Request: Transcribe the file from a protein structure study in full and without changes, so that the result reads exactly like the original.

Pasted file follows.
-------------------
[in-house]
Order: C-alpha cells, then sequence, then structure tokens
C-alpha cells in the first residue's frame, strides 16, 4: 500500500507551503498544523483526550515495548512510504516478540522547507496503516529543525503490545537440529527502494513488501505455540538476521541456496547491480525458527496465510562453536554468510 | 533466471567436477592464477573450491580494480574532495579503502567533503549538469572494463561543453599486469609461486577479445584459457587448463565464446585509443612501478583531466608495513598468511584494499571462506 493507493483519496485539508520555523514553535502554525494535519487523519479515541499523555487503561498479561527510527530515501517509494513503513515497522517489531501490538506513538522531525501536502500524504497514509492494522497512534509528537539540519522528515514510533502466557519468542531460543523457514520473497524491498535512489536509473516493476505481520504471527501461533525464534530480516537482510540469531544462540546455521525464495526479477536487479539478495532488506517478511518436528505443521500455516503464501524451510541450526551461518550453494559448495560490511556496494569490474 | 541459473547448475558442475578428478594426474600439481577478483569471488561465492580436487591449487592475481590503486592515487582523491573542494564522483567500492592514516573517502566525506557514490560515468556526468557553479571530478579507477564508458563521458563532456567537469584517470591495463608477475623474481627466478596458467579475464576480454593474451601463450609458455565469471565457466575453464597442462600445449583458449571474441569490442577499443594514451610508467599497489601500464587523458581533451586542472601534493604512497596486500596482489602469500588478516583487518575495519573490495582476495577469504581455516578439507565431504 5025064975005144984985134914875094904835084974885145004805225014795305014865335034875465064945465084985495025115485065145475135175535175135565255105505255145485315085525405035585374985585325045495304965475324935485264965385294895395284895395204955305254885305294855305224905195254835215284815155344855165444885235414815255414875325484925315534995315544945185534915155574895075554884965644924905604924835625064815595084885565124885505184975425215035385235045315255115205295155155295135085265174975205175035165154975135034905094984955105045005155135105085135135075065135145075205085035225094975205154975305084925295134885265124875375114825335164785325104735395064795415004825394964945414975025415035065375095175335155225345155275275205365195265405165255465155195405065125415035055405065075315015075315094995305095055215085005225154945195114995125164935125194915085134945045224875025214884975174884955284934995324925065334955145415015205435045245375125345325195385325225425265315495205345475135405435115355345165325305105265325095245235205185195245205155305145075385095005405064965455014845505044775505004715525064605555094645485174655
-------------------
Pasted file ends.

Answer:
[in-house]
Order: C-alpha cells, then sequence, then structure tokens
C-alpha cells in the first residue's frame, strides 16, 4: 500500500507551503498544523483526550515495548512510504516478540522547507496503516529543525503490545537440529527502494513488501505455540538476521541456496547491480525458527496465510562453536554468510 | 533466471567436477592464477573450491580494480574532495579503502567533503549538469572494463561543453599486469609461486577479445584459457587448463565464446585509443612501478583531466608495513598468511584494499571462506 493507493483519496485539508520555523514553535502554525494535519487523519479515541499523555487503561498479561527510527530515501517509494513503513515497522517489531501490538506513538522531525501536502500524504497514509492494522497512534509528537539540519522528515514510533502466557519468542531460543523457514520473497524491498535512489536509473516493476505481520504471527501461533525464534530480516537482510540469531544462540546455521525464495526479477536487479539478495532488506517478511518436528505443521500455516503464501524451510541450526551461518550453494559448495560490511556496494569490474 | 541459473547448475558442475578428478594426474600439481577478483569471488561465492580436487591449487592475481590503486592515487582523491573542494564522483567500492592514516573517502566525506557514490560515468556526468557553479571530478579507477564508458563521458563532456567537469584517470591495463608477475623474481627466478596458467579475464576480454593474451601463450609458455565469471565457466575453464597442462600445449583458449571474441569490442577499443594514451610508467599497489601500464587523458581533451586542472601534493604512497596486500596482489602469500588478516583487518575495519573490495582476495577469504581455516578439507565431504 5025064975005144984985134914875094904835084974885145004805225014795305014865335034875465064945465084985495025115485065145475135175535175135565255105505255145485315085525405035585374985585325045495304965475324935485264965385294895395284895395204955305254885305294855305224905195254835215284815155344855165444885235414815255414875325484925315534995315544945185534915155574895075554884965644924905604924835625064815595084885565124885505184975425215035385235045315255115205295155155295135085265174975205175035165154975135034905094984955105045005155135105085135135075065135145075205085035225094975205154975305084925295134885265124875375114825335164785325104735395064795415004825394964945414975025415035065375095175335155225345155275275205365195265405165255465155195405065125415035055405065075315015075315094995305095055215085005225154945195114995125164935125194915085134945045224875025214884975174884955284934995324925065334955145415015205435045245375125345325195385325225425265315495205345475135405435115355345165325305105265325095245235205185195245205155305145075385095005405064965455014845505044775505004715525064605555094645485174655